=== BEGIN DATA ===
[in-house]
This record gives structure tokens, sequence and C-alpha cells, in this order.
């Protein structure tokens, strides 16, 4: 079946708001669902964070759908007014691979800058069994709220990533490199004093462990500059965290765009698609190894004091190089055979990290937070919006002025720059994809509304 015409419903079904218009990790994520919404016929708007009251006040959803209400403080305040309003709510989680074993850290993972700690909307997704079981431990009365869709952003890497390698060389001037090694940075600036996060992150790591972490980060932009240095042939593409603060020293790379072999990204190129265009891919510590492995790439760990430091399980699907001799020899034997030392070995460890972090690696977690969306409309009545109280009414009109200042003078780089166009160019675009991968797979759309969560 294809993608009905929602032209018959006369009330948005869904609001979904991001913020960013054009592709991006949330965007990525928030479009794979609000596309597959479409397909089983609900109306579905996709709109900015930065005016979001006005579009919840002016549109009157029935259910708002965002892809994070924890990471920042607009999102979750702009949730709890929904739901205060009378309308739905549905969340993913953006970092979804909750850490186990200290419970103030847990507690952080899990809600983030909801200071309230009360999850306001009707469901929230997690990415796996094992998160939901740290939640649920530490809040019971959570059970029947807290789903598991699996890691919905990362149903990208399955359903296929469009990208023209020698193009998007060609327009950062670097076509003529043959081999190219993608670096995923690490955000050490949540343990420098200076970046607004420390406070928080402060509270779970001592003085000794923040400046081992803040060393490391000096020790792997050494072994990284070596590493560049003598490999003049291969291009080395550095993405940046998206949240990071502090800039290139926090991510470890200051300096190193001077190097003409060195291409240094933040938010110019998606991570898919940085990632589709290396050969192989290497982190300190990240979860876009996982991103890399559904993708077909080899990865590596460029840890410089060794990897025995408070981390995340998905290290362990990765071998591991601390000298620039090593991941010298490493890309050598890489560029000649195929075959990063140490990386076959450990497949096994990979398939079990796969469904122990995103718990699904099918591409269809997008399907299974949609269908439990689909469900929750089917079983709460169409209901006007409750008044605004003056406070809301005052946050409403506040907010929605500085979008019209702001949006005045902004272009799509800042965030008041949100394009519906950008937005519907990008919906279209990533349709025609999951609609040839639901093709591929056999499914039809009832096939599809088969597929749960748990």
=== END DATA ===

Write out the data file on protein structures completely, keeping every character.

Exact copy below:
[in-house]
This record gives structure tokens, sequence and C-alpha cells, in this order.
């Protein structure tokens, strides 16, 4: 079946708001669902964070759908007014691979800058069994709220990533490199004093462990500059965290765009698609190894004091190089055979990290937070919006002025720059994809509304 015409419903079904218009990790994520919404016929708007009251006040959803209400403080305040309003709510989680074993850290993972700690909307997704079981431990009365869709952003890497390698060389001037090694940075600036996060992150790591972490980060932009240095042939593409603060020293790379072999990204190129265009891919510590492995790439760990430091399980699907001799020899034997030392070995460890972090690696977690969306409309009545109280009414009109200042003078780089166009160019675009991968797979759309969560 294809993608009905929602032209018959006369009330948005869904609001979904991001913020960013054009592709991006949330965007990525928030479009794979609000596309597959479409397909089983609900109306579905996709709109900015930065005016979001006005579009919840002016549109009157029935259910708002965002892809994070924890990471920042607009999102979750702009949730709890929904739901205060009378309308739905549905969340993913953006970092979804909750850490186990200290419970103030847990507690952080899990809600983030909801200071309230009360999850306001009707469901929230997690990415796996094992998160939901740290939640649920530490809040019971959570059970029947807290789903598991699996890691919905990362149903990208399955359903296929469009990208023209020698193009998007060609327009950062670097076509003529043959081999190219993608670096995923690490955000050490949540343990420098200076970046607004420390406070928080402060509270779970001592003085000794923040400046081992803040060393490391000096020790792997050494072994990284070596590493560049003598490999003049291969291009080395550095993405940046998206949240990071502090800039290139926090991510470890200051300096190193001077190097003409060195291409240094933040938010110019998606991570898919940085990632589709290396050969192989290497982190300190990240979860876009996982991103890399559904993708077909080899990865590596460029840890410089060794990897025995408070981390995340998905290290362990990765071998591991601390000298620039090593991941010298490493890309050598890489560029000649195929075959990063140490990386076959450990497949096994990979398939079990796969469904122990995103718990699904099918591409269809997008399907299974949609269908439990689909469900929750089917079983709460169409209901006007409750008044605004003056406070809301005052946050409403506040907010929605500085979008019209702001949006005045902004272009799509800042965030008041949100394009519906950008937005519907990008919906279209990533349709025609999951609609040839639901093709591929056999499914039809009832096939599809088969597929749960748990």